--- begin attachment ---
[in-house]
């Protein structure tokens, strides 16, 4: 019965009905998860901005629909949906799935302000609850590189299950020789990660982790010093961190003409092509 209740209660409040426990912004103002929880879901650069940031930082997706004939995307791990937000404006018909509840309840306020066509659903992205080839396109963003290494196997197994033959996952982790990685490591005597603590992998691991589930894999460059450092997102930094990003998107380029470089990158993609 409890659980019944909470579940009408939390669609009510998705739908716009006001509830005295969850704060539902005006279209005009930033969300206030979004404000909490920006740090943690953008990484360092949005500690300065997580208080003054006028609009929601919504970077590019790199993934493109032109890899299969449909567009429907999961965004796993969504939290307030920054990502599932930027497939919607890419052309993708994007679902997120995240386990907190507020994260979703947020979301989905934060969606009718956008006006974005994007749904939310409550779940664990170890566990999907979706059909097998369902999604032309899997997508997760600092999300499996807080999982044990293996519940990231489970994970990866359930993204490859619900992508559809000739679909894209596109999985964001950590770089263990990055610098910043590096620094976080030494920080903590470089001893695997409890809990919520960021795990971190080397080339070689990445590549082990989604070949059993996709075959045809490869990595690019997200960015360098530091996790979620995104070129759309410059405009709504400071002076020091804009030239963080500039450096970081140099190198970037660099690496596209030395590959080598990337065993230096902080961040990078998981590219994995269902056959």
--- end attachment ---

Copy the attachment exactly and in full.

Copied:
[in-house]
């Protein structure tokens, strides 16, 4: 019965009905998860901005629909949906799935302000609850590189299950020789990660982790010093961190003409092509 209740209660409040426990912004103002929880879901650069940031930082997706004939995307791990937000404006018909509840309840306020066509659903992205080839396109963003290494196997197994033959996952982790990685490591005597603590992998691991589930894999460059450092997102930094990003998107380029470089990158993609 409890659980019944909470579940009408939390669609009510998705739908716009006001509830005295969850704060539902005006279209005009930033969300206030979004404000909490920006740090943690953008990484360092949005500690300065997580208080003054006028609009929601919504970077590019790199993934493109032109890899299969449909567009429907999961965004796993969504939290307030920054990502599932930027497939919607890419052309993708994007679902997120995240386990907190507020994260979703947020979301989905934060969606009718956008006006974005994007749904939310409550779940664990170890566990999907979706059909097998369902999604032309899997997508997760600092999300499996807080999982044990293996519940990231489970994970990866359930993204490859619900992508559809000739679909894209596109999985964001950590770089263990990055610098910043590096620094976080030494920080903590470089001893695997409890809990919520960021795990971190080397080339070689990445590549082990989604070949059993996709075959045809490869990595690019997200960015360098530091996790979620995104070129759309410059405009709504400071002076020091804009030239963080500039450096970081140099190198970037660099690496596209030395590959080598990337065993230096902080961040990078998981590219994995269902056959």